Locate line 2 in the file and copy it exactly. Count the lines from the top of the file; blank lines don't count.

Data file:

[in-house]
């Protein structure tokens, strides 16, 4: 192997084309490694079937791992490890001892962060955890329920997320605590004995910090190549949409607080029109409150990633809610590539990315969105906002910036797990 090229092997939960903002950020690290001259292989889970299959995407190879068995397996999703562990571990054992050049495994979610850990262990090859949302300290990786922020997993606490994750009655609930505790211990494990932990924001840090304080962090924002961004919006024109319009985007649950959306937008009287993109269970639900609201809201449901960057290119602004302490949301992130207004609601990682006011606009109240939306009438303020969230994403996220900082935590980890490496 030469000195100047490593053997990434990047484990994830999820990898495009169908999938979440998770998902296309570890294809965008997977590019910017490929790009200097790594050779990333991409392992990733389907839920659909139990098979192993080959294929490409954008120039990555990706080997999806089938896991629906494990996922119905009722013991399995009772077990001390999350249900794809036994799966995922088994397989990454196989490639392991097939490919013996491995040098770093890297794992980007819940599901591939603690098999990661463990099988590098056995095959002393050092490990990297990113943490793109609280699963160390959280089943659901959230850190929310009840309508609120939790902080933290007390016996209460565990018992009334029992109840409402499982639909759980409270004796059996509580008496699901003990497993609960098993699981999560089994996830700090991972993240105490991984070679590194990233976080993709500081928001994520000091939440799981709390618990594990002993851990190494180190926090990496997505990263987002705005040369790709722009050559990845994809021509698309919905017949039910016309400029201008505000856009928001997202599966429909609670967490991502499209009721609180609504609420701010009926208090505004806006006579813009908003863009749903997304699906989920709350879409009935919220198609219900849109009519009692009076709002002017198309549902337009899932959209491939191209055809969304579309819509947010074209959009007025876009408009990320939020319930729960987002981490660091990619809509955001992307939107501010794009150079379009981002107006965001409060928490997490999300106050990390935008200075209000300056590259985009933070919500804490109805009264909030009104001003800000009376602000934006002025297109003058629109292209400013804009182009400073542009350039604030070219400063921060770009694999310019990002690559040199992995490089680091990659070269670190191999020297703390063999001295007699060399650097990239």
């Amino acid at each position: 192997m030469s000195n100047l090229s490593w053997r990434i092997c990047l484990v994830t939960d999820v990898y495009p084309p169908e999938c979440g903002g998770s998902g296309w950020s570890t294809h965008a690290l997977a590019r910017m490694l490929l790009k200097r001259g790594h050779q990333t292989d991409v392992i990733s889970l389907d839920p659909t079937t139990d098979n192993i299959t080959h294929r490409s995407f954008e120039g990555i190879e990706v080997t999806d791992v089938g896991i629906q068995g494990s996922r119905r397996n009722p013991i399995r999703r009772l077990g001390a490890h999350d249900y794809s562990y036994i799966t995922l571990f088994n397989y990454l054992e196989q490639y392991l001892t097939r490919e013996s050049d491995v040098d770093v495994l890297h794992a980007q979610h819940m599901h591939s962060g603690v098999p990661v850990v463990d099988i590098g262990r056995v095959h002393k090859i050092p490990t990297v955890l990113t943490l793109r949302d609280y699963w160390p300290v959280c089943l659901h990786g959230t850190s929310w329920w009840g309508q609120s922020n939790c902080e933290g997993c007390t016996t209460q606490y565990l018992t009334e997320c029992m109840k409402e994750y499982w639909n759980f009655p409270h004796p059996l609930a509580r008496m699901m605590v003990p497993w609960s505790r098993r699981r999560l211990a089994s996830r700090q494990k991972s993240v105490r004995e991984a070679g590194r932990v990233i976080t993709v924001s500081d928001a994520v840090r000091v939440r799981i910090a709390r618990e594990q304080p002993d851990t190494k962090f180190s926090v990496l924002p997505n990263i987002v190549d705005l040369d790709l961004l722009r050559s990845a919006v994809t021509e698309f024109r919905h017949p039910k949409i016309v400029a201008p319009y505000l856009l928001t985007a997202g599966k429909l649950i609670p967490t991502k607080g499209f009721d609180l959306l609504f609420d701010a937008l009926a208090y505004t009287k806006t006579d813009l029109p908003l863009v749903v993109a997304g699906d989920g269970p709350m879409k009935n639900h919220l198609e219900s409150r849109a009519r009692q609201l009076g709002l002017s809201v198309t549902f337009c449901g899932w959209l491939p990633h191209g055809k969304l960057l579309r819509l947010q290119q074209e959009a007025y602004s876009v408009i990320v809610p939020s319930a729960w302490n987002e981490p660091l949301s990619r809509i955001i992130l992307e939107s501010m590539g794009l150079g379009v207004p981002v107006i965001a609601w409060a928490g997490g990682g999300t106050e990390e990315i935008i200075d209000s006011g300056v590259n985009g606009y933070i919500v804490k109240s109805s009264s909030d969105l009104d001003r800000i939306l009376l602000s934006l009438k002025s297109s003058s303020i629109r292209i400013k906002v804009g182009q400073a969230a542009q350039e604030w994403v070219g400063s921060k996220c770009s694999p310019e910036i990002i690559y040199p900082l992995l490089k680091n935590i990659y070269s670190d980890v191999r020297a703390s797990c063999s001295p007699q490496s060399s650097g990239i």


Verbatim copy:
């Protein structure tokens, strides 16, 4: 192997084309490694079937791992490890001892962060955890329920997320605590004995910090190549949409607080029109409150990633809610590539990315969105906002910036797990 090229092997939960903002950020690290001259292989889970299959995407190879068995397996999703562990571990054992050049495994979610850990262990090859949302300290990786922020997993606490994750009655609930505790211990494990932990924001840090304080962090924002961004919006024109319009985007649950959306937008009287993109269970639900609201809201449901960057290119602004302490949301992130207004609601990682006011606009109240939306009438303020969230994403996220900082935590980890490496 030469000195100047490593053997990434990047484990994830999820990898495009169908999938979440998770998902296309570890294809965008997977590019910017490929790009200097790594050779990333991409392992990733389907839920659909139990098979192993080959294929490409954008120039990555990706080997999806089938896991629906494990996922119905009722013991399995009772077990001390999350249900794809036994799966995922088994397989990454196989490639392991097939490919013996491995040098770093890297794992980007819940599901591939603690098999990661463990099988590098056995095959002393050092490990990297990113943490793109609280699963160390959280089943659901959230850190929310009840309508609120939790902080933290007390016996209460565990018992009334029992109840409402499982639909759980409270004796059996509580008496699901003990497993609960098993699981999560089994996830700090991972993240105490991984070679590194990233976080993709500081928001994520000091939440799981709390618990594990002993851990190494180190926090990496997505990263987002705005040369790709722009050559990845994809021509698309919905017949039910016309400029201008505000856009928001997202599966429909609670967490991502499209009721609180609504609420701010009926208090505004806006006579813009908003863009749903997304699906989920709350879409009935919220198609219900849109009519009692009076709002002017198309549902337009899932959209491939191209055809969304579309819509947010074209959009007025876009408009990320939020319930729960987002981490660091990619809509955001992307939107501010794009150079379009981002107006965001409060928490997490999300106050990390935008200075209000300056590259985009933070919500804490109805009264909030009104001003800000009376602000934006002025297109003058629109292209400013804009182009400073542009350039604030070219400063921060770009694999310019990002690559040199992995490089680091990659070269670190191999020297703390063999001295007699060399650097990239």